The main component of the Caipirinha and recognized as a national heritage, Cachaça is full of curios and myths. As a typical Brazilian drink with a wide variety of flavors and wide flavors, stories developed over time that also show how important the drink is for the Brazilians.
But which of these popular wisdoms about the fermented and distilled sugar cane juice drink are really true? Rafael Araújo, the "Cachaçaria Nacional", reveals some of these myths and truths:
1 – A good cachaça is only the stored cachaça.
A white cachaça that has not been stored is a puristic cachaca in its unadulterated version. It "works" like its wood-colored counterpart – but there are no qualitative differences between the two variants.
2 – The longer a cachaça matures, the better it is.
The storage time does not determine whether a cachaça is good or bad. In general, it can only be said that a longer ripening process leads to more complexity in terms of sensors. Ultimately, everything depends on individual taste – but not on the storage time.
3 – Cachaça artesanal is better than the industrial one.
The traditionally made cachaça is produced with more care. The Alambiqueiros accompany the entire process of distillation in order to be able to separate the heart of the pre-run and post-run. The unwanted ingredients can contain harmful substances and affect the taste. The industrial processes are designed for the production of large volumes and, due to the system, cannot be implemented with this care. Over 500 million liters of Cachaça artesanal are produced each year.
4 – Cachaça should be drunk from clear glasses.
Ideally, you can see what you have in the glass to assess viscosity and purity.
5 – The most expensive cachaça is of the best quality.
Each producer has its own production, bottle and market costs – plus VAT and spirits tax. At a price of 10 euros for a 0.7 liter bottle, the taxes make up over 50% of the price. Packaging and transport have a share of around 15%. This makes it clear that the actual product is of little importance – and that quality cannot be paramount. Tastings do not always win the most expensive products … and actually never the cheap products. One should not be unsettled by high prices – especially as an inexperienced connoisseur, one is inclined to take advice such as price, duration of storage or the packaging to help.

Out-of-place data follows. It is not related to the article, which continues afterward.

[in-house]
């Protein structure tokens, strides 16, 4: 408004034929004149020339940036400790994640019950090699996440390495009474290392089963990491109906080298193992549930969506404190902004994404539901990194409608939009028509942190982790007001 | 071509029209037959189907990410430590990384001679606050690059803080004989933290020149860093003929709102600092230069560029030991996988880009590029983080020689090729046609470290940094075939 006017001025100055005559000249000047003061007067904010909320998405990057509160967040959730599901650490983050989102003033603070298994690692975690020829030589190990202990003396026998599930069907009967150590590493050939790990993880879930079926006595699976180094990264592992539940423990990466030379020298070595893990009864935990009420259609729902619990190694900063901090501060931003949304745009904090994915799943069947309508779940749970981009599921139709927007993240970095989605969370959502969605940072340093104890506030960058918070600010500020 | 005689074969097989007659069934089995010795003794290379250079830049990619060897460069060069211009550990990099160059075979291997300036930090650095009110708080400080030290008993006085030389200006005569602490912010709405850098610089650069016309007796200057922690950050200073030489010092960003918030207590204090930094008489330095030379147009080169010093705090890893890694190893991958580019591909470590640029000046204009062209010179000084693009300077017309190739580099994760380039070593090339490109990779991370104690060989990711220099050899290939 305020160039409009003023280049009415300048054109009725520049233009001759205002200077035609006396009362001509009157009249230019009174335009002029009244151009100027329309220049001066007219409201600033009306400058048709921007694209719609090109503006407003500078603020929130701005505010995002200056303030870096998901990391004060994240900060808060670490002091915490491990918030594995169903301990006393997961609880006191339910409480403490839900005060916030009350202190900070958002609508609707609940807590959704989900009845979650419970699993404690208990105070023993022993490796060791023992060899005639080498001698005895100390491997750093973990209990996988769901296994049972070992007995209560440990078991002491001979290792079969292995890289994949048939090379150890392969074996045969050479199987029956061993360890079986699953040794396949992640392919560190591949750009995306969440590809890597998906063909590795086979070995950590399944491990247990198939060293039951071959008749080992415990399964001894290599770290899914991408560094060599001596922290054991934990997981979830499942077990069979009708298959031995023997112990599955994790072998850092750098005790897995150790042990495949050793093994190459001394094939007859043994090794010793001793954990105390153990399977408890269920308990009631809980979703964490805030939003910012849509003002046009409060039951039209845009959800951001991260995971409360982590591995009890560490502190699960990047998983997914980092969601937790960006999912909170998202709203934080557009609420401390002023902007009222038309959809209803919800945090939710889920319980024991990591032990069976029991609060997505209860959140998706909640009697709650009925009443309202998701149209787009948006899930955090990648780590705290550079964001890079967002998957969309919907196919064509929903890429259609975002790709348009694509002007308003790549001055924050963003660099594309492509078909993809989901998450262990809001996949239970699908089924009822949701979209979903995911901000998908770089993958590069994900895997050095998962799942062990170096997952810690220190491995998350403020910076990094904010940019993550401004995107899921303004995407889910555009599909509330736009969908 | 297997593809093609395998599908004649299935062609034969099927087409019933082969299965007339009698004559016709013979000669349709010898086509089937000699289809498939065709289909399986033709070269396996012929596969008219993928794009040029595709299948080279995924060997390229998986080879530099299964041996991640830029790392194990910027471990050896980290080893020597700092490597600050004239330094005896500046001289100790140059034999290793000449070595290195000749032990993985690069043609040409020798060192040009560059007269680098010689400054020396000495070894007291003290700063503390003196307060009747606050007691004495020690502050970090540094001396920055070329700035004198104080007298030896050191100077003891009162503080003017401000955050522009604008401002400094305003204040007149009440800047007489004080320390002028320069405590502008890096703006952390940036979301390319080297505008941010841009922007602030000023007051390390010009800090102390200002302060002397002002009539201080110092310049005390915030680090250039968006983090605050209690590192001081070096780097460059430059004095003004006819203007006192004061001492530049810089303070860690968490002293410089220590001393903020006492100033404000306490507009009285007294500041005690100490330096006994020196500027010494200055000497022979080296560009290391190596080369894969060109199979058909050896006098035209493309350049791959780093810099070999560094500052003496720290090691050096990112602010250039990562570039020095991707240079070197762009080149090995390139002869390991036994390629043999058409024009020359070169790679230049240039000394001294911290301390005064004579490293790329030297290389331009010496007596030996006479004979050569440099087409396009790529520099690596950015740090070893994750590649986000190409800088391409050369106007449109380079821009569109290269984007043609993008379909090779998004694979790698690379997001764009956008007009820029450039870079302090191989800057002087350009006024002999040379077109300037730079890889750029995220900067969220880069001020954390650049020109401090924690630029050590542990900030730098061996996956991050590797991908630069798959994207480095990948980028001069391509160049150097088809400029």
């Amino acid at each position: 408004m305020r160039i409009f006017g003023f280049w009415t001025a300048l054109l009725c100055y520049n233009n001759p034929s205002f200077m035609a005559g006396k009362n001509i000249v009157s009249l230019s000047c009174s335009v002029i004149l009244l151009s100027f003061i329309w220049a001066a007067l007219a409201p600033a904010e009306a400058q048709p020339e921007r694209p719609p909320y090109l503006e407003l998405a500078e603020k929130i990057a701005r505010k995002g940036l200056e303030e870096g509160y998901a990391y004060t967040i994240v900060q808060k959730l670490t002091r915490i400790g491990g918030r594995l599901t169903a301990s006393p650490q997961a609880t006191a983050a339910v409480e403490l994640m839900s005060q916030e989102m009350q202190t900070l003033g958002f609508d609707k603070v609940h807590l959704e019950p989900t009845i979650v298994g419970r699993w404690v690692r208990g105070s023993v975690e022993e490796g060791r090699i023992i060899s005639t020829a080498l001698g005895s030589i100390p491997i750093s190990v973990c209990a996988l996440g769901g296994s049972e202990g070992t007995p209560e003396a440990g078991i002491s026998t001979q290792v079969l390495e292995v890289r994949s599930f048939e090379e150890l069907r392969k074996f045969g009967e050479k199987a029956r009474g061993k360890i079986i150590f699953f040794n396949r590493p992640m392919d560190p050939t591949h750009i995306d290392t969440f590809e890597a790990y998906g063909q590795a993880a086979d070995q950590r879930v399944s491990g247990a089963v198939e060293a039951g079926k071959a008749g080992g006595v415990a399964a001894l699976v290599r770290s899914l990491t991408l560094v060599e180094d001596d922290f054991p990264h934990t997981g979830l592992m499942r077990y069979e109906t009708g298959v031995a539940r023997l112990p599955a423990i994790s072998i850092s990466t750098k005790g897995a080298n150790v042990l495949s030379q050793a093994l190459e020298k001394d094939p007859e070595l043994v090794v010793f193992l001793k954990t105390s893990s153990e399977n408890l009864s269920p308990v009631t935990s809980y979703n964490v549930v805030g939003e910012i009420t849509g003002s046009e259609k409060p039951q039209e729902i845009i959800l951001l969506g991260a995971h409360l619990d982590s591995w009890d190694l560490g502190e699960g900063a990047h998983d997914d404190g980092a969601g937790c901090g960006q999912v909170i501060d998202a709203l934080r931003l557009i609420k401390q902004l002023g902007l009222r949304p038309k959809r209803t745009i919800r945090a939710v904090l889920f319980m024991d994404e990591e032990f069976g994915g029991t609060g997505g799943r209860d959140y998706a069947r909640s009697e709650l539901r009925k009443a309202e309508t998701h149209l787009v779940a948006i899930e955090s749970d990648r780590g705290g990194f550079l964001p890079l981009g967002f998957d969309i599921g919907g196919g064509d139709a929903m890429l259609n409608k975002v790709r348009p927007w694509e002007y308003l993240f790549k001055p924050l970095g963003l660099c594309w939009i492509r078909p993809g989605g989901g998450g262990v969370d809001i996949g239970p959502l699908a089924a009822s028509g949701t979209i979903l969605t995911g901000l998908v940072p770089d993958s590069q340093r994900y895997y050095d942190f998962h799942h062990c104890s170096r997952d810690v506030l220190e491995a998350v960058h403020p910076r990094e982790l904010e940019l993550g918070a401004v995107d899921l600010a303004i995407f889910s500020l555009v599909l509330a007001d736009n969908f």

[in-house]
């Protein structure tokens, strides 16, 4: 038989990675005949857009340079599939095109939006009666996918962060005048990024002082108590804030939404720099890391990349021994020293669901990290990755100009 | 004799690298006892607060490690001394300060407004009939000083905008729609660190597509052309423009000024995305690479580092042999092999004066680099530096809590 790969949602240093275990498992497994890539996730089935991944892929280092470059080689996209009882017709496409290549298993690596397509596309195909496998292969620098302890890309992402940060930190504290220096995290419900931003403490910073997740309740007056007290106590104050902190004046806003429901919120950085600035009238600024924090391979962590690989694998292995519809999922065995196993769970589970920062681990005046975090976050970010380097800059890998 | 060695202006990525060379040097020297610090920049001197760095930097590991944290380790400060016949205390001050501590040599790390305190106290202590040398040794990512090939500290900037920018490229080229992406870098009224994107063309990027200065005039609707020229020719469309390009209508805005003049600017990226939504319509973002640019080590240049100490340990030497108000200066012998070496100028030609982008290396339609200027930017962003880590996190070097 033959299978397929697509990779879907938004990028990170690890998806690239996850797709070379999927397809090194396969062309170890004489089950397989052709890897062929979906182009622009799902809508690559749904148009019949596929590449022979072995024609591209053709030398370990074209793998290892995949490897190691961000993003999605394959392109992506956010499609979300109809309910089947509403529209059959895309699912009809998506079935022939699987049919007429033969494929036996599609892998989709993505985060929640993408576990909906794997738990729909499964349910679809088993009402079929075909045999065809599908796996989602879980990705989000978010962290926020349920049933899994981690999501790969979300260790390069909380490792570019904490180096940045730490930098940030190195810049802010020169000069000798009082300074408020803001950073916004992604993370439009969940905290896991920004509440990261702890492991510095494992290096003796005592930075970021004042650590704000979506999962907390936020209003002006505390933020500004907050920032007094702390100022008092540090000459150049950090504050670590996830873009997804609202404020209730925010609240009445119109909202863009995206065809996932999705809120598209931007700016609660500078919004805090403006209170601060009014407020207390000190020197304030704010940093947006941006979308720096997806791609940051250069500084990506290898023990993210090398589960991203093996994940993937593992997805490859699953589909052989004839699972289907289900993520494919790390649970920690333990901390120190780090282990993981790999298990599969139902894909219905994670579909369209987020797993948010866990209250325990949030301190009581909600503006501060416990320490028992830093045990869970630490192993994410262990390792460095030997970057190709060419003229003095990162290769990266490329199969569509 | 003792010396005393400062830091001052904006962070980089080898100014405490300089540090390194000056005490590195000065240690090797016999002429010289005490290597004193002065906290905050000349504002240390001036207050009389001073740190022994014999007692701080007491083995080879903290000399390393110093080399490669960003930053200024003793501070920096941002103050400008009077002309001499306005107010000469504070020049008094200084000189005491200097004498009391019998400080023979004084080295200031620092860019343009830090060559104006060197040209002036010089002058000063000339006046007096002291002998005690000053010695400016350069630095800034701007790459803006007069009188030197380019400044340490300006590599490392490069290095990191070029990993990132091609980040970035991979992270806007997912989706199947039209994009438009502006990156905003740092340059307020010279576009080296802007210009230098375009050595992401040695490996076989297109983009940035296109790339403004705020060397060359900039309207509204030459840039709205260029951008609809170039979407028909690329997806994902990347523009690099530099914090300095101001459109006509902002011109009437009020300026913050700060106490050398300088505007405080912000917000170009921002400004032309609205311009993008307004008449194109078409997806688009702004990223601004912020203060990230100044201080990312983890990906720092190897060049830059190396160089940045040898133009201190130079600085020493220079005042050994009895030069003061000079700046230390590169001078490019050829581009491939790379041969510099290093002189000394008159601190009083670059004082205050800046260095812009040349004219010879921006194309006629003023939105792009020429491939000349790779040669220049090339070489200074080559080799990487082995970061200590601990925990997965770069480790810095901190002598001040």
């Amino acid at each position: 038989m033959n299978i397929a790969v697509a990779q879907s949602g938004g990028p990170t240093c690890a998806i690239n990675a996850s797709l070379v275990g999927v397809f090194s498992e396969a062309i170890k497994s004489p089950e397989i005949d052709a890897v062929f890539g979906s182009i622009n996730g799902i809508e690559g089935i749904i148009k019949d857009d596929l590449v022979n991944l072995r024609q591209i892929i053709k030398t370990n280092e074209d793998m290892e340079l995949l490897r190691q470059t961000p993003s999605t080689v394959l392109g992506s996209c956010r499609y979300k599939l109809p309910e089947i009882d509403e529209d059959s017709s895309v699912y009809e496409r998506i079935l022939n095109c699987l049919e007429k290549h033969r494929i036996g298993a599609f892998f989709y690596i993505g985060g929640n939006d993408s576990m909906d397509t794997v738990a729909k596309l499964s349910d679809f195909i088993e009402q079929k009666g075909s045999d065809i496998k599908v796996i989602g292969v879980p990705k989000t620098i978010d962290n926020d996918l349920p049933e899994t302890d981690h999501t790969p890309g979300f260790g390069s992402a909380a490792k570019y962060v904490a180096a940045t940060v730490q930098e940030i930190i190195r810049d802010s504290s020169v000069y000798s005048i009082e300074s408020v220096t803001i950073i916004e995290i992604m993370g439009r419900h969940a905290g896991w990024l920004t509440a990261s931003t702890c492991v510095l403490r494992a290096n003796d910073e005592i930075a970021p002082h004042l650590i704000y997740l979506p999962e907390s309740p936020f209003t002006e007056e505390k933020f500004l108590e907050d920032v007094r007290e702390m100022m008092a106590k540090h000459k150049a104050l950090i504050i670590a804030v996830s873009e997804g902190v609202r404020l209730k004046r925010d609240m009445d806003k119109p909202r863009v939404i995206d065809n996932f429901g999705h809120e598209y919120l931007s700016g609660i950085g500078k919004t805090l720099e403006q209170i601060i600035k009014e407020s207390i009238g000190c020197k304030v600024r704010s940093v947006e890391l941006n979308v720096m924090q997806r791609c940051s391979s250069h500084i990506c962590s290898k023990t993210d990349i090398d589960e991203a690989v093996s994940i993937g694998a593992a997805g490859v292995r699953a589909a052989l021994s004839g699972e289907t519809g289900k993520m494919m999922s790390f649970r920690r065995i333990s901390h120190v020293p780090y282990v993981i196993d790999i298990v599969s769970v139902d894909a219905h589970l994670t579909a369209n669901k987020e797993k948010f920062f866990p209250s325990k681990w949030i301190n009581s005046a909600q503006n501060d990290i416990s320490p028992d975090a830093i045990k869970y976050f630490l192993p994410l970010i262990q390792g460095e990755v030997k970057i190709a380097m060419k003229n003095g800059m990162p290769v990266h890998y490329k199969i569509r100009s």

6 – Cachaça should be drunk in small sips.
Usually you should consume cachaça in micro-swallows and taste it slowly.
7 – Cachaça causes headache.
Poorly produced cachaças can cause headaches. Even if the centerpiece is not separated properly when distilling. But this is the same for all spirits.
8 – Cachaça stimulates the appetite.
In fact, Cachaça increases appetite. Due to the complexity of the taste, the taste buds are "opened" and prepared for the meal.
9 – Strong cachaça burns in the throat.
High-proof cachaça tends to be more aggressive in the throat because alcohol is an excellent solvent for flavors. The "burning" is mostly caused by acids that arise during the fermentation process. Ideally, the finish of a spirit should be determined by complex aromas and not by harmful alcohols. Incidentally, cachaça may only have a maximum of 48% alcohol – above that it would be harmful to health.
10 – Cachaça has an indefinite shelf life.
In fact, cachaça has an indefinite shelf life. However, alcohols and fruit acids can combine to form esters, changing the taste over the years. Spirits should always be stored dark and without large temperature fluctuations. Ceramic bottles are the better choice than glass bottles – at least if the bottles are not emptied straight away.
11 – Cachaça and Aguardente are the same.
The regulations regulate how a cachaça must be made. This includes that Cachaça may have a maximum of 48% alcohol – Aguardente, however, may have more …
12 – Cachaça may only be made in Brazil.
Cachaça may only be made in Brazil. This is now internationally recognized. Something like organic cachaça from Dresden is misleading marketing and just as little existent as champagne from Thuringia.